Water for Weight Loss

“If there is magic on this planet, it is contained in water.”-Loren Eiseley

 Water is all around us. It is so necessary for our health, for our livelihood (heck, it makes up 60% of our body weight). Yet, we underrate it so dearly. We tend to neglect nourishing our body with this nutrient, although we are constantly reminded of its benefits. 

Also see: Just Stop it Already!

We are taught (although we don’t always listen) to not eat unless we are hungry. So, we may also practice this when it comes to fulfilling our body’s sense of thirst. The problem is, although thirst is a great indicator of your physical need for fluid, it usually is not always reliable. By the time you are feeling a “thirst” sensation, you are typically already mildly dehydrated. So, we are constantly running on a less-than-full tank when we practice this. Even if you do practice filling your tank before you run low, do you fill it with the right fuel?

Drinking water facilitates an innumerable amount of positive advantages. Water aids to prevent dehydration, promote kidney function, maintain mood and mental clarity, balancing of pH and body temperature, relieve fatigue and aches, act as a natural elixir for healthy skin and hair, and promotes weight loss

Well, how is that? How does water help you lose weight?

  • Water suppresses your appetite. 
  • It aids in digestion, prevents bloating. 
  • Flushes out the toxins in your body. 
  • Keeps organs functioning. Allows the kidneys to work properly and leaves the liver to focus on fat burning instead of picking up the kidney’s slack.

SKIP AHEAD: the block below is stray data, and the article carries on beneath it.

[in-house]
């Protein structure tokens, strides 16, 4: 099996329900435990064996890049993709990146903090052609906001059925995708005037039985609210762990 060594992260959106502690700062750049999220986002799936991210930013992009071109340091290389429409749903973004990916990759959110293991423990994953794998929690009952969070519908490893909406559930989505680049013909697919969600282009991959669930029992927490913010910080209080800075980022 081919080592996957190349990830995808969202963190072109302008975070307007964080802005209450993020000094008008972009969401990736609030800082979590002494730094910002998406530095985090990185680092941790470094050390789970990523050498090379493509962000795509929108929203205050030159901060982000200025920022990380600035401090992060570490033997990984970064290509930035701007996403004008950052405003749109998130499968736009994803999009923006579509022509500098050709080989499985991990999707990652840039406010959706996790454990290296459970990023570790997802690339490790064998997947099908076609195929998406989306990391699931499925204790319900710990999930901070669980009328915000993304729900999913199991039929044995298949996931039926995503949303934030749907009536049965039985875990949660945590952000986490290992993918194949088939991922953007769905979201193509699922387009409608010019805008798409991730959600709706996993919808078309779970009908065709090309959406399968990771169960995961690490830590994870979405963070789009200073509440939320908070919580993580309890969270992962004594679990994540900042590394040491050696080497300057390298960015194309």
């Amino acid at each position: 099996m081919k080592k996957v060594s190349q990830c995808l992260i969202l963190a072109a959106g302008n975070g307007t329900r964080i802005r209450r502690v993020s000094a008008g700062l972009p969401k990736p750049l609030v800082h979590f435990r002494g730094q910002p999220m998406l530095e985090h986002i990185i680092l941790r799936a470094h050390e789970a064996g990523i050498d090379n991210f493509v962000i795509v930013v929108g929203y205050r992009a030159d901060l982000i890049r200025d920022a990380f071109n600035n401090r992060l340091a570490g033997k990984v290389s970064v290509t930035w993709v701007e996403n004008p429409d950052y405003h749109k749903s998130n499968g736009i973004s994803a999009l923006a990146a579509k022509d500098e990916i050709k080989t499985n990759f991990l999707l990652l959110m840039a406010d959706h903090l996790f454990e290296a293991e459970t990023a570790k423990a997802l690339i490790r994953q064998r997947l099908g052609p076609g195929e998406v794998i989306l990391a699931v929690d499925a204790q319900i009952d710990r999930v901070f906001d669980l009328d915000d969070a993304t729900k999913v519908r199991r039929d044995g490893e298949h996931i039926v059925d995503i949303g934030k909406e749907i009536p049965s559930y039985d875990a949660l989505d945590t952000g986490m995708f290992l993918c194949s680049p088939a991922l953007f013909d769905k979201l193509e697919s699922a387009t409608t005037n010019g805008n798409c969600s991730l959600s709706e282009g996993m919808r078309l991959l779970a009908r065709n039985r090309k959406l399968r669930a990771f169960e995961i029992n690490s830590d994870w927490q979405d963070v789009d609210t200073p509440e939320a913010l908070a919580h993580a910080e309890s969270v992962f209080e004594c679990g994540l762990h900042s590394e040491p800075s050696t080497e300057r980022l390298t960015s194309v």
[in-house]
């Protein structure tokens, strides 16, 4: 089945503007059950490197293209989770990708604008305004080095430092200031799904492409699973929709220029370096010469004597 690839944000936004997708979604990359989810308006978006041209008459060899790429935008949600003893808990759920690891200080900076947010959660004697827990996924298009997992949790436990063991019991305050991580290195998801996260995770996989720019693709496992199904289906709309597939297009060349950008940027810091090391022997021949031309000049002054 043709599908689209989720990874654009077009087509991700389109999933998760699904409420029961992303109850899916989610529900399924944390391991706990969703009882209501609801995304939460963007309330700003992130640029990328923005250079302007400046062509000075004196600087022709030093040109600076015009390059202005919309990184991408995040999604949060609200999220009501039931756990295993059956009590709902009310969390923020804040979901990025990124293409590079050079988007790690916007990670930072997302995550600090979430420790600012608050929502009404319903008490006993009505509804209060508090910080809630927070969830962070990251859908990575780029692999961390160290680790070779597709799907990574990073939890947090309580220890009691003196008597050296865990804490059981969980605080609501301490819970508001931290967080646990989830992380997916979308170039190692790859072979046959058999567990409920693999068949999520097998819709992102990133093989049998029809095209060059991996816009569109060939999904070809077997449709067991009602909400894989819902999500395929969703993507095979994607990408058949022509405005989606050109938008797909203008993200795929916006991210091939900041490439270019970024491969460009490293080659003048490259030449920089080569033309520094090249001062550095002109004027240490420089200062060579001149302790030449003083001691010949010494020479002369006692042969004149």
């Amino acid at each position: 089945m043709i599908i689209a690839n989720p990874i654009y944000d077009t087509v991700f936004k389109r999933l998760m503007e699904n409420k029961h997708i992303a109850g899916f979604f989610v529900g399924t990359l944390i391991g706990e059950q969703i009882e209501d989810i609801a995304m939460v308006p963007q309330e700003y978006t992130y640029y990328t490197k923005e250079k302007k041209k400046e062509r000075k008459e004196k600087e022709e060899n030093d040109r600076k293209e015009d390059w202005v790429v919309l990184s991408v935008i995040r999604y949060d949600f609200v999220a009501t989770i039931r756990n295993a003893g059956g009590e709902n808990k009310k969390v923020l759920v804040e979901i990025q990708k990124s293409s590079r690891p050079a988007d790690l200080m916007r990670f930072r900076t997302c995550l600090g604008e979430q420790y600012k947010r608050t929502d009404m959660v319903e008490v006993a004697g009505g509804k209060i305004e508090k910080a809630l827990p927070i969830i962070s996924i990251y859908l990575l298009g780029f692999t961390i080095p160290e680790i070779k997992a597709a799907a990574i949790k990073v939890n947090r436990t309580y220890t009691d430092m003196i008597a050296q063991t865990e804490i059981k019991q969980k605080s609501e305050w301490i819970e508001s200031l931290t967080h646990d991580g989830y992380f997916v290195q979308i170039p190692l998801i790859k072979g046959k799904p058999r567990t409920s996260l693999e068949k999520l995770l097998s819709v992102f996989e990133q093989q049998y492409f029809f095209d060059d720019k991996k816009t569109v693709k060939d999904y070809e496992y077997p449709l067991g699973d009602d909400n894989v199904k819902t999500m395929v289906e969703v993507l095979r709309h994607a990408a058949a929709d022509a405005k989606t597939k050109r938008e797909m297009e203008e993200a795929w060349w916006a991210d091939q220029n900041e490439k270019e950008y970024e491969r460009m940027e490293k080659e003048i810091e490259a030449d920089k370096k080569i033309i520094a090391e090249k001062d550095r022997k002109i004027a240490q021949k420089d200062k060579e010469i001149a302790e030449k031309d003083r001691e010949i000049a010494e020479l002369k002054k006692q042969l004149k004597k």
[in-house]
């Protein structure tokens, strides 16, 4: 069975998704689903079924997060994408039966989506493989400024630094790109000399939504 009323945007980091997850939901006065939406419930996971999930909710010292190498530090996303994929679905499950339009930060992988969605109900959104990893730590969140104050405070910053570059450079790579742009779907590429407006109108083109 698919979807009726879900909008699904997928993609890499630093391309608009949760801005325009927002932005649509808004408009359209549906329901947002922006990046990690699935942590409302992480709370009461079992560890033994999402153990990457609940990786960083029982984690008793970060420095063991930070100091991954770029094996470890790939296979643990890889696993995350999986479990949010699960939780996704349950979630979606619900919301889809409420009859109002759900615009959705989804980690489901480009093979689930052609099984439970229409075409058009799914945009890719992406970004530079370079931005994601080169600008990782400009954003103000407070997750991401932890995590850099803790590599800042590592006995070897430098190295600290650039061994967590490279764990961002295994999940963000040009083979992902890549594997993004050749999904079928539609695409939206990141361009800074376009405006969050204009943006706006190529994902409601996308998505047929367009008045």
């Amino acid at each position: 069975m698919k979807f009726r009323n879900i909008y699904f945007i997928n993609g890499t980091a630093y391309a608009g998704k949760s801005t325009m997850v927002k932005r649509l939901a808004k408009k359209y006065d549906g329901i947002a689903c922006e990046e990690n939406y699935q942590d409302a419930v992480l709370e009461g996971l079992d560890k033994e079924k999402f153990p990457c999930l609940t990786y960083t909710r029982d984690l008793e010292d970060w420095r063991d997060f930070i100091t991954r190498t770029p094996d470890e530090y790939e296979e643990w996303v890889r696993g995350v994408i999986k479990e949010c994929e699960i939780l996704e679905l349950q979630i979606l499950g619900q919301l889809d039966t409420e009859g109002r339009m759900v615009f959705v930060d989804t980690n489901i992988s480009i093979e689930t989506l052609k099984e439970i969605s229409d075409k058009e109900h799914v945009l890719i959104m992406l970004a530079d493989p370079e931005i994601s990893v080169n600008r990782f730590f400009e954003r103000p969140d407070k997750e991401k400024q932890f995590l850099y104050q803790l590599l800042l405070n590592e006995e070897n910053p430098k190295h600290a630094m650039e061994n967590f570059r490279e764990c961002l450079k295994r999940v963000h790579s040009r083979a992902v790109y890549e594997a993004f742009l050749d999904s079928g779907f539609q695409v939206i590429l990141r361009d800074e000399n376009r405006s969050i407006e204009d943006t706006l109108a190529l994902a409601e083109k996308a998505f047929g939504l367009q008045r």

• Helps prevent dehydration. 
  • Promotes calorie burning. 
  • Increases metabolism. 
  • Prevents constipation. 

Most of us are looking to lose weight. Hopefully, it is to help with promoting health and not just to reach a number on the scale (see Forget the Numbers). When we have issues seeing the scale drop or still see no extra room in our jeans, we start wondering why?  Many times, it’s simply because we are depriving our bodies of the one thing it needs most. Water. Instead, sugary drinks and food are notoriously used to suffice our thirst or hunger. When really, we need to be turning to water instead. 

How much water do I need to drink in one day? 

Well, we all know the golden rule of “8 glasses of water a day”, right? That has basically been drilled in us as the uniform guideline. Now, that is a good rule of thumb. Another way to calculate your necessary water intake each day is : weight โž— 2 = # fluid ounces/day. For instance, if you weigh 150lb, you would need to drink 75 fluid ounces per day, or roughly 9.5 (8oz) cups. Easy enough. 

Although it is important to drink plenty, do not drastically overdo it. There have been times when people have decided to drink water in dangerously excess amounts. This can lead to water intoxication, causing life-threatening complications related to electrolyte imbalances. Also, those with conditions, such as CHF, need to be sure to monitor fluid intake and limit if necessary. If your physician has you on a fluid restriction, be sure to follow their guidelines. 

By now, I expect that you see the benefits of filling your tank with that necessary clean fuel, however there are still going to be some who claim they cannot do it for usually one of two reasons. 

  1. I don’t know how to measure how much I drink. 
  2. I hate water! I can’t drink that much!